Are self-reports of cancer screening participation accurate?
By Jo Waller, on 26 September 2015
By Siu Hing Lo
Health behaviour research often relies on surveys to collect data of people’s lifestyle and views about health. However, there is concern about the reliability of self-report measures. Common reasons for inaccurate self-report include the desire to give socially desirable answers and issues with recall. When people report their participation in cancer screening their answers are likely to be affected by both. Surveys consistently show that most people agree that screening is a good idea, so it is reasonable to assume they might be tempted to give a socially desirable answer when asked about their own behaviour.
Previous evidence from the United States suggests that social desirability is not the (main) explanation (Vernon et al., 2012). Nevertheless, recall could still be a significant issue. The most common screening tests used in the UK require participation at two- to five-yearly intervals. This means that accurate self-report requires people to recall what they have done over a long period of time. In our latest survey study, we asked respondents permission to check their NHS screening records, so we could compare their self-reported participation in bowel cancer screening with their NHS records.
Unfortunately only around 40% of the total survey sample agreed to this ‘record check’. People who agreed were also more likely to be more affluent and have participated in bowel cancer screening.
On the positive side, we showed that those who consented to the record check could accurately report whether they have ever take part in bowel cancer screening. A large majority also accurately reported whether they had taken part at least twice (81%) and whether they had taken part every time they had been invited (77%).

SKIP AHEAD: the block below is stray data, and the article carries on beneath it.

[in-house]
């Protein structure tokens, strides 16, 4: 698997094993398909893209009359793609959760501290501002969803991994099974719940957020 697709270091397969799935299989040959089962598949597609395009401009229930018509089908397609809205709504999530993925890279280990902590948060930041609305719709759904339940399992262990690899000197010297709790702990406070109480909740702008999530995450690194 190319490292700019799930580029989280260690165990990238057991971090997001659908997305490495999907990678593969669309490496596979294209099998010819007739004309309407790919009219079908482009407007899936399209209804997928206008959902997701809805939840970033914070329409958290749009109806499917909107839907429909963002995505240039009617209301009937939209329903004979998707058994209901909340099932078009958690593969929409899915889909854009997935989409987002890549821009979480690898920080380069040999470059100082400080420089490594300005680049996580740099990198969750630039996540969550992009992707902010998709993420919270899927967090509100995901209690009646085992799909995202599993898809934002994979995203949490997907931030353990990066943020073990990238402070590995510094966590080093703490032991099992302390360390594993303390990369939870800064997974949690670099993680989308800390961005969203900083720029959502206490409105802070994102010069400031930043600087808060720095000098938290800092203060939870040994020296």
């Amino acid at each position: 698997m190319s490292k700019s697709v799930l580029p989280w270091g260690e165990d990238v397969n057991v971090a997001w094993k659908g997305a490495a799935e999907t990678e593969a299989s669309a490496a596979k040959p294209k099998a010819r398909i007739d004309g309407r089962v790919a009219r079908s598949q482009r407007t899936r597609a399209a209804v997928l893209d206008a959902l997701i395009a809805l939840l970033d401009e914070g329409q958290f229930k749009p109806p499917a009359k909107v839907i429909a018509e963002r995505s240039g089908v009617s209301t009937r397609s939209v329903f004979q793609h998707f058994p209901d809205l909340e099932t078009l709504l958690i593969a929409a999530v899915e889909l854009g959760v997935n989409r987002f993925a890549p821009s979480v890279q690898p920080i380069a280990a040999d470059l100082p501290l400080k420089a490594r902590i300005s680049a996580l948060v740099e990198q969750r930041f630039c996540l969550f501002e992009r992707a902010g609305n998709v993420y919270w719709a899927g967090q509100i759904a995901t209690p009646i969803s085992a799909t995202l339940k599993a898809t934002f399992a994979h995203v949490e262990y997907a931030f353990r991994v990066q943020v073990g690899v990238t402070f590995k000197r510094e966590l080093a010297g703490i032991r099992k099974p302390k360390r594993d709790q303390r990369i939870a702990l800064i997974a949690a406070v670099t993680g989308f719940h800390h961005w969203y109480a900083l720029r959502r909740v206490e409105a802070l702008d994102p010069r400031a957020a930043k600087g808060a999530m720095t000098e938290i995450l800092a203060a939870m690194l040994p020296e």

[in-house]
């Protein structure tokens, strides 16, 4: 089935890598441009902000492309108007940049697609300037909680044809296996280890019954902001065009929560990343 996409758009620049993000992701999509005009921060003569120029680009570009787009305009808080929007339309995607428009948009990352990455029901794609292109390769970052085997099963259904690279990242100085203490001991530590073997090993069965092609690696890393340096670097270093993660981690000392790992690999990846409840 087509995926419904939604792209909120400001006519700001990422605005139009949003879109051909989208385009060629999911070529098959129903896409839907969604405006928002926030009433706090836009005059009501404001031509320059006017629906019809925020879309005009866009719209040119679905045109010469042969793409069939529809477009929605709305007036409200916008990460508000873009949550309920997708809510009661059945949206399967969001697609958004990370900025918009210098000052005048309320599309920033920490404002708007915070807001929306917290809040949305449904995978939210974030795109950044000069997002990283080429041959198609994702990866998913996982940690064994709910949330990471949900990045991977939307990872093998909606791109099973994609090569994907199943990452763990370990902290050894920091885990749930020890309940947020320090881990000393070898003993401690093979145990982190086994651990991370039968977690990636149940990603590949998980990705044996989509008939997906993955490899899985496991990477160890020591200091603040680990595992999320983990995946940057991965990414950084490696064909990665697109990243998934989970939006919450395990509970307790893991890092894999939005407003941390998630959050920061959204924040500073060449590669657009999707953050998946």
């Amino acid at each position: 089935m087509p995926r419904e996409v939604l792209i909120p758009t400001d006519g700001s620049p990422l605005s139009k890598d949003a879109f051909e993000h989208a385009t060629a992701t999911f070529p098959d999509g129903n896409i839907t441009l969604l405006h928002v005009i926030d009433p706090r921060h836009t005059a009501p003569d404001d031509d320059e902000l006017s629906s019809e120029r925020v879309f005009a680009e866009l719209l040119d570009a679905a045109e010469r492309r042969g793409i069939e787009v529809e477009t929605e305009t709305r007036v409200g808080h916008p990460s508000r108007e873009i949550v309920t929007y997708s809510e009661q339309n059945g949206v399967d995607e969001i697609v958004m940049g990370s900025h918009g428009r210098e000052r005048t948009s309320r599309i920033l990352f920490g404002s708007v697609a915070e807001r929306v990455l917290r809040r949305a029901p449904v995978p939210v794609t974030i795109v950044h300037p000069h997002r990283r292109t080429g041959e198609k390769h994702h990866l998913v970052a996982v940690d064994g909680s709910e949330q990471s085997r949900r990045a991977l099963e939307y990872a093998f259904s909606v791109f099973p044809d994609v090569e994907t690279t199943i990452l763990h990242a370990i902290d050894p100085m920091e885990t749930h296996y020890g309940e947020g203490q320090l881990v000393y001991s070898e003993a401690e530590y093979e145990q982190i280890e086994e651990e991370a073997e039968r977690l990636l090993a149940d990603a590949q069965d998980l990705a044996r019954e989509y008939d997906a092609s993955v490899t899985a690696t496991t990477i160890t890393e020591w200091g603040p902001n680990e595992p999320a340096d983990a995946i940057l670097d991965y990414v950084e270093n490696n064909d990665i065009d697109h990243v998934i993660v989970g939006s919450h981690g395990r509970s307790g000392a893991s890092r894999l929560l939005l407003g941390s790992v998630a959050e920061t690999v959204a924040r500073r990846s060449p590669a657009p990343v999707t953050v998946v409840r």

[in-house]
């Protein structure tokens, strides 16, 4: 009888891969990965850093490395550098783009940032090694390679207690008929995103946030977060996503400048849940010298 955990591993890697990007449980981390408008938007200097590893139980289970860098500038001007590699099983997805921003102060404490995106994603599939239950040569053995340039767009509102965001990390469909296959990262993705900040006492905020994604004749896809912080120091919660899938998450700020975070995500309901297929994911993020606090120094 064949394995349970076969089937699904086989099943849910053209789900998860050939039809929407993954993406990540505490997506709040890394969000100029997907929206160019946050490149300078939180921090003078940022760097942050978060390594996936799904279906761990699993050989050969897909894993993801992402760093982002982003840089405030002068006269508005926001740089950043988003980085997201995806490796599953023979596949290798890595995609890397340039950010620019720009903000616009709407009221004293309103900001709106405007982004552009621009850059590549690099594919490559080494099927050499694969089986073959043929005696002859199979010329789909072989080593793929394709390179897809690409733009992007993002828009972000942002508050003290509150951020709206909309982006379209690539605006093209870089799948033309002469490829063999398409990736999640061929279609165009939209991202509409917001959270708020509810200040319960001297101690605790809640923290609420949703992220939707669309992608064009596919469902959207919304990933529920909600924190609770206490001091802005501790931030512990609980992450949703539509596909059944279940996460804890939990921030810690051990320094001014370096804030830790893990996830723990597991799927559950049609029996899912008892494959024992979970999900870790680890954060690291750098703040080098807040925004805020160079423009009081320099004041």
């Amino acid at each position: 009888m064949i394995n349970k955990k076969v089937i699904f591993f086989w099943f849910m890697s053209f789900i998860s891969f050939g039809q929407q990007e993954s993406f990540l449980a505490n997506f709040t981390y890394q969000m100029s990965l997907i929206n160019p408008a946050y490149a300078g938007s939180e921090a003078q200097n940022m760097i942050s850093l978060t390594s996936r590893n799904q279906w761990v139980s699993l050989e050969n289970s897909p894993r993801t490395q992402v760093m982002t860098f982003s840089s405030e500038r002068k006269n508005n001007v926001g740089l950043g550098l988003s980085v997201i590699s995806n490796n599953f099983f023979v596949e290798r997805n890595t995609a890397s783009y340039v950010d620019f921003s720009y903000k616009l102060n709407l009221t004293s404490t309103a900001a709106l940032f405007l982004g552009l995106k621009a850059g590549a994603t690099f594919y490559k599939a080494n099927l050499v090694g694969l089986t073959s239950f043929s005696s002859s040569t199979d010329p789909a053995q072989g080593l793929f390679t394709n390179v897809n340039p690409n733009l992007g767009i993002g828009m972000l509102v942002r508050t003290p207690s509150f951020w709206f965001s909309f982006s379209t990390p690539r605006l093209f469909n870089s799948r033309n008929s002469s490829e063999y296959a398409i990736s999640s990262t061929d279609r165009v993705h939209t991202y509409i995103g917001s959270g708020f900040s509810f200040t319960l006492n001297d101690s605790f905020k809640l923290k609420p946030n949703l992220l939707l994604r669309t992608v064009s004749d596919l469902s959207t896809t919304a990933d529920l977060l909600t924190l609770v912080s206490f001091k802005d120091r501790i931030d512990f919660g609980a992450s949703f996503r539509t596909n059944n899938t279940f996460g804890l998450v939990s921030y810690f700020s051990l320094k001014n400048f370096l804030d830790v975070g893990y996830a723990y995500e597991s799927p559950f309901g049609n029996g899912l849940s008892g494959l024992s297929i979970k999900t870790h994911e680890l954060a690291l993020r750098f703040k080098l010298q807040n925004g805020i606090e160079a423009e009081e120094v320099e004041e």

Interestingly, mismatches between self-report and records were due to both ‘over-reporting’ and ‘under-reporting’ of screening participation. On the one hand, one-fifth of respondents who said they had taken part every time, had in fact failed to respond to at least one invitation. On the other hand, roughly one-sixth reported having taken part once, even though – in reality – they had taken part at least twice.
Although we could only examine the accuracy of self-reported bowel cancer screening among survey respondents who gave permission for the record check, it allowed us to explore what type of biases are likely to result from different survey questions. The biggest obstacle to accurate self-report of bowel cancer screening seemed to be recall of the number of screening tests received and completed. Survey measures which rely less on recall of each screening episode are therefore more likely to yield reliable data.
Vernon S.W., Abotchie P.N., McQueen A., et al. (2012), ‘Is the Accuracy of Self-Reported Colorectal Cancer Screening Associated with Social Desirability?’, Cancer Epidemiology Biomarkers and Prevention, 21, 61-5.